Preparing for lambing season involves managing ewe health, vaccinations, and nutrition, as well as gathering appropriate equipment for birthing. Be available and present for your ewes as they are giving birth in order to maximize the chances of a healthy outcome for both ewe and lamb.
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Choosing Early Lambing vs Late Lambing
The first decision to make as you plan your lambing season is early vs late lambing. Most farmers choose to lamb either in the winter (early lambing) or spring (late lambing).
Each method has its advantages:
Early lambing (winter)
- There tend to be more workers available to help with winter lambing since there are fewer competing activities happening on a farm during winter.
- Lambs tend to sell for more when they can reach market weight by the spring, which requires them to be born in the winter.
Late lambing (spring)
- The cost of production is likely lower since lambs are likely to be able to graze in the pasture rather than eating feed.
- There is less pressure to monitor lambs closely since temperatures are not as low.
- Sheep tend to be healthier as they can spend more time outside rather than inside staying warm.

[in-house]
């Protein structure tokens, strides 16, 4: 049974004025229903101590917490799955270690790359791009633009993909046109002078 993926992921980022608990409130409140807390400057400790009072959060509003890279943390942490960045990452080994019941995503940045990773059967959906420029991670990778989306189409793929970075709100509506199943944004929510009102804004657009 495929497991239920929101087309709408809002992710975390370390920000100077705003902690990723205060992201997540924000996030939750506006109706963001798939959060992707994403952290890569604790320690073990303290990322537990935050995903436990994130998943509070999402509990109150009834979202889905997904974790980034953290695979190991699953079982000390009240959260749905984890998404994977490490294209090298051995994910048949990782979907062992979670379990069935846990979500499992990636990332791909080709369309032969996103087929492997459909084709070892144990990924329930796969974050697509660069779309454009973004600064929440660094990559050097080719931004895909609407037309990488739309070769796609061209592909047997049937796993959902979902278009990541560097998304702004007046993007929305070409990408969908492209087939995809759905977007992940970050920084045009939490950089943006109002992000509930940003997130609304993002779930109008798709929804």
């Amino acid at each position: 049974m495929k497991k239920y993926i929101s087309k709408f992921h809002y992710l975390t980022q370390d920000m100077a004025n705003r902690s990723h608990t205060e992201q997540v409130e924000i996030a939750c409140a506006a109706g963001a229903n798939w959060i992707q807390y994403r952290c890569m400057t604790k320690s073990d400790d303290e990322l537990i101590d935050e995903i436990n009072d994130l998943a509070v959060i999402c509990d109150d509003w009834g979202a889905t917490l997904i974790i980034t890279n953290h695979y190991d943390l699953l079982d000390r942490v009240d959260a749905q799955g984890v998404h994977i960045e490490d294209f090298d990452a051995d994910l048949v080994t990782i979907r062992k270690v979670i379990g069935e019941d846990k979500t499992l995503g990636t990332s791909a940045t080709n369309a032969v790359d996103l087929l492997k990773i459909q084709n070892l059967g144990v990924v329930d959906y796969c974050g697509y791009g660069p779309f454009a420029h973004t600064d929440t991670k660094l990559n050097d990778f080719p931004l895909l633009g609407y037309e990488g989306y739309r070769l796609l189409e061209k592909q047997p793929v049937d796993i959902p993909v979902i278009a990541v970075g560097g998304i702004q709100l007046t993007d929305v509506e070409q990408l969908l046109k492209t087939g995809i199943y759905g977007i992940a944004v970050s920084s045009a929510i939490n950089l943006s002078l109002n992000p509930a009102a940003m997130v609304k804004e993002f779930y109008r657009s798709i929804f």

Prepare for Lambing Season
Start by preparing ewes with proper nutrition. This will ensure they’re in the best condition to deliver healthy lambs and recover quickly.
Have a vet take the ewes’ blood samples about 4-6 weeks before lambing to analyze their medical statuses. This will give insight into what type of diet is best for them.
Some ewes need supplementation to:
- Boost their body condition
- Increase lamb survival chances
- Ensure they deliver healthy lambs
- Prevent pregnancy toxemia
It’s best to shear ewes pre-lambing to ease suckling and encourage sheltering. Moreover, this creates ample shed space and allows ewes to access feeders easily.
Other ewe preparation practices include:
Gather the Right Lambing Equipment and Supplies
Key lambing supplies include:
- Obstetrics (OB) sleeve gloves
- Leg snares
- Feeding tubes
- Colostrum and milk replacer
- Sterilization equipment
- Obstetrical lubricant
- Bucket, warm water, soap, towels
- Disposable syringes, antibiotics, and analgesics
- Heat lamp (lamb hotel)
- Feeding bottles and nipples
You must also have adequate lambing facilities. Prepare a spacious and well-ventilated pen where ewes can stay until lambing is complete.
Setting up lambing jugs will also help house the ewes and their newborn lambs and encourage their bonding while keeping them close to the rest of the flock.
Be Present during the Sheep Birthing Process
It’s important to be present when the ewe goes into labor.
Make sure to have experienced people to assist you, especially if it’s your first time. During the birthing process, ensure your ewe has everything she needs, including fresh drinking water and a sterile birthing area.